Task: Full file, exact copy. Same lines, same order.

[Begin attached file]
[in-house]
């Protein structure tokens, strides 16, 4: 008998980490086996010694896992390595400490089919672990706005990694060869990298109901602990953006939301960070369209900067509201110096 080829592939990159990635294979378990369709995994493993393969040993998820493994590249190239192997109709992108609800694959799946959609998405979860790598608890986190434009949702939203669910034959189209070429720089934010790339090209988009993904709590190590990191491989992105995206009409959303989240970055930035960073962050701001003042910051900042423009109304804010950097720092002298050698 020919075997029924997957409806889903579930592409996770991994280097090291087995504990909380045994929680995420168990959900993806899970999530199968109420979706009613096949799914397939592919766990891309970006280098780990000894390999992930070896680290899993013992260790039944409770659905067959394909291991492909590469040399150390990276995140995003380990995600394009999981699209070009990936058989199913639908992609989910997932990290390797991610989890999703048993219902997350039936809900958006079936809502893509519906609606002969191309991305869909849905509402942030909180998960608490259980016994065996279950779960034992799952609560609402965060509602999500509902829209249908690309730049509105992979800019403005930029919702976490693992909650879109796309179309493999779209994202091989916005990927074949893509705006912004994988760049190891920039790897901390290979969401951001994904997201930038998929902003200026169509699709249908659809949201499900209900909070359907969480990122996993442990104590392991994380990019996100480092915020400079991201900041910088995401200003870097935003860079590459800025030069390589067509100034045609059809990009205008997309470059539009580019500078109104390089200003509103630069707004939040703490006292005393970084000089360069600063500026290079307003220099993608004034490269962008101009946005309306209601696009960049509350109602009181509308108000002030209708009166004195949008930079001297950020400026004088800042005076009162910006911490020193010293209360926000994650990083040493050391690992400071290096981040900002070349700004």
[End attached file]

[in-house]
């Protein structure tokens, strides 16, 4: 008998980490086996010694896992390595400490089919672990706005990694060869990298109901602990953006939301960070369209900067509201110096 080829592939990159990635294979378990369709995994493993393969040993998820493994590249190239192997109709992108609800694959799946959609998405979860790598608890986190434009949702939203669910034959189209070429720089934010790339090209988009993904709590190590990191491989992105995206009409959303989240970055930035960073962050701001003042910051900042423009109304804010950097720092002298050698 020919075997029924997957409806889903579930592409996770991994280097090291087995504990909380045994929680995420168990959900993806899970999530199968109420979706009613096949799914397939592919766990891309970006280098780990000894390999992930070896680290899993013992260790039944409770659905067959394909291991492909590469040399150390990276995140995003380990995600394009999981699209070009990936058989199913639908992609989910997932990290390797991610989890999703048993219902997350039936809900958006079936809502893509519906609606002969191309991305869909849905509402942030909180998960608490259980016994065996279950779960034992799952609560609402965060509602999500509902829209249908690309730049509105992979800019403005930029919702976490693992909650879109796309179309493999779209994202091989916005990927074949893509705006912004994988760049190891920039790897901390290979969401951001994904997201930038998929902003200026169509699709249908659809949201499900209900909070359907969480990122996993442990104590392991994380990019996100480092915020400079991201900041910088995401200003870097935003860079590459800025030069390589067509100034045609059809990009205008997309470059539009580019500078109104390089200003509103630069707004939040703490006292005393970084000089360069600063500026290079307003220099993608004034490269962008101009946005309306209601696009960049509350109602009181509308108000002030209708009166004195949008930079001297950020400026004088800042005076009162910006911490020193010293209360926000994650990083040493050391690992400071290096981040900002070349700004």